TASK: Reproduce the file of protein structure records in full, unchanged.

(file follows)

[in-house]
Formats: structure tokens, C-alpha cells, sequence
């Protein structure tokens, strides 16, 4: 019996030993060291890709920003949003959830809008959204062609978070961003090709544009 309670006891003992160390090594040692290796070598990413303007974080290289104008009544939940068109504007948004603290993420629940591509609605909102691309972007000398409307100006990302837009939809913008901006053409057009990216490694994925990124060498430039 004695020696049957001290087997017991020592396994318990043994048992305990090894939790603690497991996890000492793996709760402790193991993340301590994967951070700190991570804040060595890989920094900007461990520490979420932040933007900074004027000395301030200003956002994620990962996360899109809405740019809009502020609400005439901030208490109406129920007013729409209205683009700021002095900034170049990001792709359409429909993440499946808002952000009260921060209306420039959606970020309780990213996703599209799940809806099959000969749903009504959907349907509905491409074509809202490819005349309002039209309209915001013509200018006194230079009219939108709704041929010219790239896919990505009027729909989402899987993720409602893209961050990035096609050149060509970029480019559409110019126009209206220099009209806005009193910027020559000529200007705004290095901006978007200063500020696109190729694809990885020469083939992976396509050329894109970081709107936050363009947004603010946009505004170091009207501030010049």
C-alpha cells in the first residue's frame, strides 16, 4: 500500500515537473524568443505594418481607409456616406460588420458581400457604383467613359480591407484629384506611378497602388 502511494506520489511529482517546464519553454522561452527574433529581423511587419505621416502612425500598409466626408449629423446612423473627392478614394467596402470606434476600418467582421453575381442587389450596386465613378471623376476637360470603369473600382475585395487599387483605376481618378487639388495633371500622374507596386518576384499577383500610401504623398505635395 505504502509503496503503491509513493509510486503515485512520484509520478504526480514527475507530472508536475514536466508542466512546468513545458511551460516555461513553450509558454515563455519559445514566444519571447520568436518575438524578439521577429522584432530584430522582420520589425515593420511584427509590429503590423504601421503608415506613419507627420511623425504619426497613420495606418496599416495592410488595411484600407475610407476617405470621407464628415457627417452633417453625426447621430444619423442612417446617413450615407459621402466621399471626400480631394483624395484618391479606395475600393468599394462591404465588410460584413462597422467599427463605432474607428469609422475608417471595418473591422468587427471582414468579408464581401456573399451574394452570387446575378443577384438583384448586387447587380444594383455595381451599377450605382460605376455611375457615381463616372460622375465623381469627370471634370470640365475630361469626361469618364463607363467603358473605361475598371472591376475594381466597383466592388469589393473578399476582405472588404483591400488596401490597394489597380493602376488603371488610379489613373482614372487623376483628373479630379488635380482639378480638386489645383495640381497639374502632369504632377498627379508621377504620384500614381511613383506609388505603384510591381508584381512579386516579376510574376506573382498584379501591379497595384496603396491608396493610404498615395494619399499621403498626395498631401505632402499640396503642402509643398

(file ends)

[in-house]
Formats: structure tokens, C-alpha cells, sequence
């Protein structure tokens, strides 16, 4: 019996030993060291890709920003949003959830809008959204062609978070961003090709544009 309670006891003992160390090594040692290796070598990413303007974080290289104008009544939940068109504007948004603290993420629940591509609605909102691309972007000398409307100006990302837009939809913008901006053409057009990216490694994925990124060498430039 004695020696049957001290087997017991020592396994318990043994048992305990090894939790603690497991996890000492793996709760402790193991993340301590994967951070700190991570804040060595890989920094900007461990520490979420932040933007900074004027000395301030200003956002994620990962996360899109809405740019809009502020609400005439901030208490109406129920007013729409209205683009700021002095900034170049990001792709359409429909993440499946808002952000009260921060209306420039959606970020309780990213996703599209799940809806099959000969749903009504959907349907509905491409074509809202490819005349309002039209309209915001013509200018006194230079009219939108709704041929010219790239896919990505009027729909989402899987993720409602893209961050990035096609050149060509970029480019559409110019126009209206220099009209806005009193910027020559000529200007705004290095901006978007200063500020696109190729694809990885020469083939992976396509050329894109970081709107936050363009947004603010946009505004170091009207501030010049």
C-alpha cells in the first residue's frame, strides 16, 4: 500500500515537473524568443505594418481607409456616406460588420458581400457604383467613359480591407484629384506611378497602388 502511494506520489511529482517546464519553454522561452527574433529581423511587419505621416502612425500598409466626408449629423446612423473627392478614394467596402470606434476600418467582421453575381442587389450596386465613378471623376476637360470603369473600382475585395487599387483605376481618378487639388495633371500622374507596386518576384499577383500610401504623398505635395 505504502509503496503503491509513493509510486503515485512520484509520478504526480514527475507530472508536475514536466508542466512546468513545458511551460516555461513553450509558454515563455519559445514566444519571447520568436518575438524578439521577429522584432530584430522582420520589425515593420511584427509590429503590423504601421503608415506613419507627420511623425504619426497613420495606418496599416495592410488595411484600407475610407476617405470621407464628415457627417452633417453625426447621430444619423442612417446617413450615407459621402466621399471626400480631394483624395484618391479606395475600393468599394462591404465588410460584413462597422467599427463605432474607428469609422475608417471595418473591422468587427471582414468579408464581401456573399451574394452570387446575378443577384438583384448586387447587380444594383455595381451599377450605382460605376455611375457615381463616372460622375465623381469627370471634370470640365475630361469626361469618364463607363467603358473605361475598371472591376475594381466597383466592388469589393473578399476582405472588404483591400488596401490597394489597380493602376488603371488610379489613373482614372487623376483628373479630379488635380482639378480638386489645383495640381497639374502632369504632377498627379508621377504620384500614381511613383506609388505603384510591381508584381512579386516579376510574376506573382498584379501591379497595384496603396491608396493610404498615395494619399499621403498626395498631401505632402499640396503642402509643398